Common Mistakes When You Draft Your Own Deed

By Althaus Law
October 28, 2019

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We see it all the time, an improperly drafted deed which has disastrous results. A widow needs multiple probates in different states after her husband passes to get title properly in her own name. Expensive and timely correction deeds are required because we must dig back to the original deed to find the true legal description. Extra steps and re-execution of deeds because two people appeared on the original deed, and then only one of them transferred the property to the new property.

The short of it? It’s expensive. And time consuming. And it could have been easily avoided.

You do need an attorney experienced in title and drafting of deeds to help you.

Let’s start with how you can own property with more than one person. Joint tenancy: my husband and I own our home as joint tenants, if I pass away, my husband simply files my death certificate with our county clerk and recorders office and the home is now 100% his. Tenants in common: my husband and I own our home as tenants in common, if I pass away, my husband must open a probate. He must wait a minimum of six months (the minimum duration of a probate in Colorado), pay a lot of money to the court and likely to a probate attorney, and then he can own the property 100%.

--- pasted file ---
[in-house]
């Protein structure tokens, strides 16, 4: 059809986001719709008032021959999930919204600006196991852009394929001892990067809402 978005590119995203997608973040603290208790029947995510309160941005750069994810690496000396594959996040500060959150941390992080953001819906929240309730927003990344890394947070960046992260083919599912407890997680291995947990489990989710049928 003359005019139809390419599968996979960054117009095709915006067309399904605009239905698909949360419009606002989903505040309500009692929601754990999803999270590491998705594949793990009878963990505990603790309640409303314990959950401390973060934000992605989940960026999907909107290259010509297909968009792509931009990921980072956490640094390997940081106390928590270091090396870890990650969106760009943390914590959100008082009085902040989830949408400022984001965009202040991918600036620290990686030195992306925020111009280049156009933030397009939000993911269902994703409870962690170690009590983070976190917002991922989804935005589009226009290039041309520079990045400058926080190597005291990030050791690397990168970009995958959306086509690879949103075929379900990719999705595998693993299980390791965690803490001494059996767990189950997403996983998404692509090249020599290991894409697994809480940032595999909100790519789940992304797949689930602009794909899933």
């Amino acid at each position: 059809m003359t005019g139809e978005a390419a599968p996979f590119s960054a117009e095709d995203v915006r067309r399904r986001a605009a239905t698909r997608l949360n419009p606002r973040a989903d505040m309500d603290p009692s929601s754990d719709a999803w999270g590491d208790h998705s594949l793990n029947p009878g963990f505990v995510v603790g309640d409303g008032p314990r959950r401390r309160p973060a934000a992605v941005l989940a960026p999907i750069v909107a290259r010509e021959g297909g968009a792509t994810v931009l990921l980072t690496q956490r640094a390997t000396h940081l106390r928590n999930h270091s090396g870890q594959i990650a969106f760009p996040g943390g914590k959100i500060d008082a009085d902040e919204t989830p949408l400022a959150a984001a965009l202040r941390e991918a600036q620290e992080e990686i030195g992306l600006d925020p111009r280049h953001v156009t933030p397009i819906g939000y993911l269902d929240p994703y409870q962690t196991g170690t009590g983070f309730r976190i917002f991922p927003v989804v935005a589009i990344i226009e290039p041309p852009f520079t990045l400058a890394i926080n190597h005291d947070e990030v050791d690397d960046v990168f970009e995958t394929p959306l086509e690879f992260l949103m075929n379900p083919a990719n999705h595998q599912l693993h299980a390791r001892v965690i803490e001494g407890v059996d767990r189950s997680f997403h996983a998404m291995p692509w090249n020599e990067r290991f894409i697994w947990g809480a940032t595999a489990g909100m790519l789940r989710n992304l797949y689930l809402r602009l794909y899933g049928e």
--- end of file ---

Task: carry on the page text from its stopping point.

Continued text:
Usually it is an error, an accident, a mistake, when a property is owned as tenants-in-common as opposed to joint tenants. More bad news, the default is tenants in common if it isn’t clear on the deed.

Next up, incorrect or incomplete legal descriptions. In title, the legal description is what matters, not necessarily the street address. Messing up the legal description can result in the property not being transferred. Letter for letter, comma for comma, word for word, the legal needs to match. I have had to look back several deeds to find the actual proper legal description which is time consuming and then do correction deeds before we can even do the transfer which is costly.

Other issues that pop up: cut and paste language, missing owners on a subsequent transfer, misspelling of grantor and grantee names, missing or wrong county information, and missing dates. These errors usually result in correction deeds, pulling deeds farther back in time, and an attorney coming in to fix it all. The end result? Extra cost to you.

Don’t make these mistakes. Call our Northglenn law firm instead!

If you need help with your plan, or just have questions about a deed, give our lawyers a call. You can also contact us online.

Categories:  Probate